After Criticism, Paris Is Dimming Eiffel Tower Lights to Honor St. Petersburg Victims

Damien Sharkov
After Criticism, Paris Is Dimming Eiffel Tower Lights to Honor St. Petersburg Victims

The city of Paris will turn off the lights of the Eiffel Tower in solidarity with the people of St. Petersburg, after a suspected bombing killed 14 people on the Russian city’s subway on Monday.

The French capital’s mayor Anne Hidalgo announced on Twitter that the Parisian landmark will go dark between Tuesday night and the early hours of Wednesday morning. The first night following the attack passed without Paris, London or Berlin opting for public displays of solidarity, such as dimming the light of their city landmarks or raising the Russian flag—although the heads of state of France, the U.K. and Germany expressed condolences to Russia shortly after the attack. Some French social media users were quick to criticize the lack of gestures that had accompanied previous attacks in Brussels, London, and Paris.

However, the mayor of Tel Aviv, Ron Huldai, lit up the city hall with the colors of the Russian flag. In France, where the Republican opposition holds strong pro-Russian sentiments, lawmaker Eric Ciotti blamed Hidalgo for not doing the same with the Eiffel Tower.

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Hidalgo answered critics with a promise that the Eiffel Tower would go dark at midnight, the day following the attack and tweeted the message with the hashtag #NousSommesUnis (We are united.)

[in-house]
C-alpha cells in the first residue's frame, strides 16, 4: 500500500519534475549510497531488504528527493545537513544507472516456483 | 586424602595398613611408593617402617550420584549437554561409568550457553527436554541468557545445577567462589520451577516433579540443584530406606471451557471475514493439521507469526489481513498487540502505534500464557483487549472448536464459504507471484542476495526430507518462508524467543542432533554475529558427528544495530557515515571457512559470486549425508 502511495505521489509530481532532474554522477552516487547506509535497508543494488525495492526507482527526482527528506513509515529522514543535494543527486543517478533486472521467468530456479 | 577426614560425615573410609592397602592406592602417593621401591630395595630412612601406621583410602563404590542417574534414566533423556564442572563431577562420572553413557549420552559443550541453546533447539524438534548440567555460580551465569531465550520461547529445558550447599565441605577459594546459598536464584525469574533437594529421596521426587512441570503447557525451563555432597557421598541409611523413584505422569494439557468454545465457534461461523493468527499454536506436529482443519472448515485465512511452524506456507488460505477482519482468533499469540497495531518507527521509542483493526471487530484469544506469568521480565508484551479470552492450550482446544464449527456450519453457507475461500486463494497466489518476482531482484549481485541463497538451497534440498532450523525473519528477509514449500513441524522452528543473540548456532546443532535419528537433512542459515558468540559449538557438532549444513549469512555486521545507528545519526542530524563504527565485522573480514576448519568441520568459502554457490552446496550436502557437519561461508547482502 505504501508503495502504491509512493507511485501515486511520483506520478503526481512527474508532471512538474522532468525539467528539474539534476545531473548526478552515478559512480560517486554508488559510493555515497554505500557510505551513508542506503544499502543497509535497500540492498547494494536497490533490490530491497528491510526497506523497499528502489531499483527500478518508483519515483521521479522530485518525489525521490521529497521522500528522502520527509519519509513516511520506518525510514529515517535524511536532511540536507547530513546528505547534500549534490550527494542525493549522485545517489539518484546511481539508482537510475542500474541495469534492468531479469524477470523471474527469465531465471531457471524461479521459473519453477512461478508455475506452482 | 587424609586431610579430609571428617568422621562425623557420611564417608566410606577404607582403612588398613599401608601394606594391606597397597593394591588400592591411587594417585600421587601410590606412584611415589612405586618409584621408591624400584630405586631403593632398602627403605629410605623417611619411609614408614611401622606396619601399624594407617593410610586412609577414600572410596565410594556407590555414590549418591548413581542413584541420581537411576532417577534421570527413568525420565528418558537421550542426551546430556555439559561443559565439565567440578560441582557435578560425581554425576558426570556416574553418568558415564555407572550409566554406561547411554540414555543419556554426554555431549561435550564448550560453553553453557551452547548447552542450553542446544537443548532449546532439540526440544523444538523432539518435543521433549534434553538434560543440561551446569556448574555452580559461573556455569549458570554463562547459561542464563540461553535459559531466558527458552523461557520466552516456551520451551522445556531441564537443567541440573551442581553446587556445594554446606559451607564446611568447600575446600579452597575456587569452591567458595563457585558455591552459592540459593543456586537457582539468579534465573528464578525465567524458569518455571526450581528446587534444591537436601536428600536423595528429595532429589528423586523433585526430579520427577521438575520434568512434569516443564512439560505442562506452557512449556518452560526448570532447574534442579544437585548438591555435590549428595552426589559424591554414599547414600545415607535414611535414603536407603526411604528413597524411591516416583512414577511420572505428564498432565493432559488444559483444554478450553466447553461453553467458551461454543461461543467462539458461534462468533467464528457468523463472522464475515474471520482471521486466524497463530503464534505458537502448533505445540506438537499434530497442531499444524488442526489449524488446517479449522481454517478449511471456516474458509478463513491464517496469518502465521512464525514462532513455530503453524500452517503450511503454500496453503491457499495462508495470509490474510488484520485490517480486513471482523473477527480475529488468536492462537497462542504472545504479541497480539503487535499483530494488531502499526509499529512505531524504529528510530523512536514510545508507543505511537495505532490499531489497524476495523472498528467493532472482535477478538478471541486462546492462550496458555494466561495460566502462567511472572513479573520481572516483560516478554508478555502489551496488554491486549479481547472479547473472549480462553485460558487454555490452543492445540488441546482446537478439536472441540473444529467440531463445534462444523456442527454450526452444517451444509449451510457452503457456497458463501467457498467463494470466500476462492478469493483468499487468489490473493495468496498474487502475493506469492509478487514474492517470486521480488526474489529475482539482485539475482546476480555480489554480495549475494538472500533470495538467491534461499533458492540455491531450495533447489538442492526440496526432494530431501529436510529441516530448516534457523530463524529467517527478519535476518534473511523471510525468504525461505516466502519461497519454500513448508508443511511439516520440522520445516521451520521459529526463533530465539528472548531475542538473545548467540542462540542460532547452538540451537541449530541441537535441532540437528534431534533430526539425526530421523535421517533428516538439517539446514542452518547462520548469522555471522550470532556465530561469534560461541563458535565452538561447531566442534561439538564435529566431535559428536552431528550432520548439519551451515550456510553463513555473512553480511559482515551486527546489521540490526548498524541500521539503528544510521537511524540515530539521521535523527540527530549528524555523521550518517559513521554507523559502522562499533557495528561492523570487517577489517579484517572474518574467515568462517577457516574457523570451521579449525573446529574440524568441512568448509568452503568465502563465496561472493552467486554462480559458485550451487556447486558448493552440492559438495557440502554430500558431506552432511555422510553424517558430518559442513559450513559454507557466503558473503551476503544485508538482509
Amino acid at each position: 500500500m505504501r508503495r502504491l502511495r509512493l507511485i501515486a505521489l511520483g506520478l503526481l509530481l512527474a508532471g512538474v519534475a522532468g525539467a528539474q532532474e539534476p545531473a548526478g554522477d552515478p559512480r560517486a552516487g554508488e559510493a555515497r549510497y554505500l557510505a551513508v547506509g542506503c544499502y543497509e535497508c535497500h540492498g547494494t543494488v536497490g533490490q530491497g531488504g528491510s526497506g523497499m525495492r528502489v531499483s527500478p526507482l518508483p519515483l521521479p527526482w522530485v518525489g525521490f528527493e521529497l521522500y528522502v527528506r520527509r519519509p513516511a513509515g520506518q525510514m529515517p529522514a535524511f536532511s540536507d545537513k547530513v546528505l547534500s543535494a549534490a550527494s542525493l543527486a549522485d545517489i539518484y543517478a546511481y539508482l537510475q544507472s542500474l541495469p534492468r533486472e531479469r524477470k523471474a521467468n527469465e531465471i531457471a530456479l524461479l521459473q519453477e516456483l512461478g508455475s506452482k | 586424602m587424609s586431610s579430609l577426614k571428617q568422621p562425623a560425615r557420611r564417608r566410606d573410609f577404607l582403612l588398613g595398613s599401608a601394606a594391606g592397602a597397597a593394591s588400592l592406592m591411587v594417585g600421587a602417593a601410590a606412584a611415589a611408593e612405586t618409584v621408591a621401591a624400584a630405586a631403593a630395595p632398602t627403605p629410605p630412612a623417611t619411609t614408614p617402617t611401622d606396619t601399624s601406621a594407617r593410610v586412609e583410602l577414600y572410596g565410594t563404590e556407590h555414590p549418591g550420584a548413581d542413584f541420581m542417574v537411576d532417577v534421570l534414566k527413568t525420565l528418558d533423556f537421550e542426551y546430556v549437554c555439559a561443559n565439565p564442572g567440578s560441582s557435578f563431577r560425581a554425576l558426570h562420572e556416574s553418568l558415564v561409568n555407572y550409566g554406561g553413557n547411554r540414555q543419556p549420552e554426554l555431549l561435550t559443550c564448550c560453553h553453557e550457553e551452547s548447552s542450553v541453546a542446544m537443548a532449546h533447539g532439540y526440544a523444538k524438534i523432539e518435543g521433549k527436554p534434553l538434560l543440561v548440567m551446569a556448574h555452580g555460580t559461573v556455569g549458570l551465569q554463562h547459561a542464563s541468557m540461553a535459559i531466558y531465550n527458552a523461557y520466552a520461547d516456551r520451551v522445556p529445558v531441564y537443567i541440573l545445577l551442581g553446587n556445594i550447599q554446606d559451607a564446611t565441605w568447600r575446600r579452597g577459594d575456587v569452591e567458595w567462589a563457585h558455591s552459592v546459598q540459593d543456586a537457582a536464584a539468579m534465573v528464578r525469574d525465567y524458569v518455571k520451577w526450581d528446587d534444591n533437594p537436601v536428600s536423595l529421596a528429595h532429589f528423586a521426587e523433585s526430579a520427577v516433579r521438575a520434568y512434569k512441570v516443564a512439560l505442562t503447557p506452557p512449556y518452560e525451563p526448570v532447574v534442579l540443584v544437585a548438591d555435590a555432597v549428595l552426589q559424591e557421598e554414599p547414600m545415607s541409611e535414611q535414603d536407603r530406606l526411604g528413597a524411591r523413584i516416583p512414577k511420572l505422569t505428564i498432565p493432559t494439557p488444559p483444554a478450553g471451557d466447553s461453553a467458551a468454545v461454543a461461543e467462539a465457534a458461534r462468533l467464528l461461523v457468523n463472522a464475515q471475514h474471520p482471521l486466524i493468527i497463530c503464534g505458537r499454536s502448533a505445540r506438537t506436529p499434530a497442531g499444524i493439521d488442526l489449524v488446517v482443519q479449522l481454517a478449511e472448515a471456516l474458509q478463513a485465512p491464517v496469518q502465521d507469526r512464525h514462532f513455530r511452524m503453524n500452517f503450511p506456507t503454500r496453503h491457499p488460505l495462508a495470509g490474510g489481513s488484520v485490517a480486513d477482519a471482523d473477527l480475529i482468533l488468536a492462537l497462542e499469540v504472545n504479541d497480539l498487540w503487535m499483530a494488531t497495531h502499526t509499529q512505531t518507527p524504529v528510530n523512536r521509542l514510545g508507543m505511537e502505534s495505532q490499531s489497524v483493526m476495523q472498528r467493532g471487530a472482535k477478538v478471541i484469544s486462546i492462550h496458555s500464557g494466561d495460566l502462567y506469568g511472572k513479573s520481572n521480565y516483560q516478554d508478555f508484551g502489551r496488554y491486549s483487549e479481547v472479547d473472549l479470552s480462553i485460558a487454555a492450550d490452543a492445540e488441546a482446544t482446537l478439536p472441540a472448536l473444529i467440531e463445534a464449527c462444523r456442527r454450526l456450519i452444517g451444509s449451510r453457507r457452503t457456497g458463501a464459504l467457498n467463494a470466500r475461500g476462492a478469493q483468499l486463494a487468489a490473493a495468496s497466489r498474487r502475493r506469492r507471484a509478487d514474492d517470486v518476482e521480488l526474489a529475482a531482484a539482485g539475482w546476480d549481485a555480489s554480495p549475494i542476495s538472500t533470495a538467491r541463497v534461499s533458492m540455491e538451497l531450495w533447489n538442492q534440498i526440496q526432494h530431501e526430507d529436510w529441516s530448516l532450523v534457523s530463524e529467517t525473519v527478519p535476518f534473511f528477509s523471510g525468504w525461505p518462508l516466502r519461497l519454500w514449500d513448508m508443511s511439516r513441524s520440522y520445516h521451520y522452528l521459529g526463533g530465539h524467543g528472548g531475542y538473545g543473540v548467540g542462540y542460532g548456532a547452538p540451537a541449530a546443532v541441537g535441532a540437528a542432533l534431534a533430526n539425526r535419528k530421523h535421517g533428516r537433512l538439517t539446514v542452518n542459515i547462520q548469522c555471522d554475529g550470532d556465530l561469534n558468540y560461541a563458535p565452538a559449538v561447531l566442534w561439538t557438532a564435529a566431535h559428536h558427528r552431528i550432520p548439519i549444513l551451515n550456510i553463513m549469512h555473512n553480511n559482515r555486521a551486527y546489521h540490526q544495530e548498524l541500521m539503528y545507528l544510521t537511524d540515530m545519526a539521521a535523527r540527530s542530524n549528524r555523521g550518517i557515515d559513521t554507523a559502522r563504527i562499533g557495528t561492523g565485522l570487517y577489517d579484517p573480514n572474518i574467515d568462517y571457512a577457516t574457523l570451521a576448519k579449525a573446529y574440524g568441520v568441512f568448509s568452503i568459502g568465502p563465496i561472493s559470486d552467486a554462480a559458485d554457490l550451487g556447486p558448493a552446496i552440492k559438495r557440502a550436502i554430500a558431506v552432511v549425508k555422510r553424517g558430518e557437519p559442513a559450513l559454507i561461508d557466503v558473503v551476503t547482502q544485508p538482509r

London’s Evening Standard asked the operators of the London Eye why it was not lighting up in the white, blue and red of the Russian flag. The company reportedly said they had no such plans, but would defer to the prime minister’s or mayor’s office, if they took an executive decision. (After reaching out to both offices, the local newspaper was redirected by a spokesperson to the U.K. Department for Culture, Media & Sport, who in turn said they do not issue directives on lighting buildings.)

Meanwhile Berlin’s Berliner Zeitung newspaper criticized the local senate’s decision not to light up the city’s Brandenburg Gate with the Russian flag on account of rarely doing so for tragedies that are not in “partner cities.” The landmark notably did not bear the French tricolor during the last attack in the country, which took place in Nice last summer, but did light up in French colors in November 2015 after 130 people were killed in an attack in Paris.

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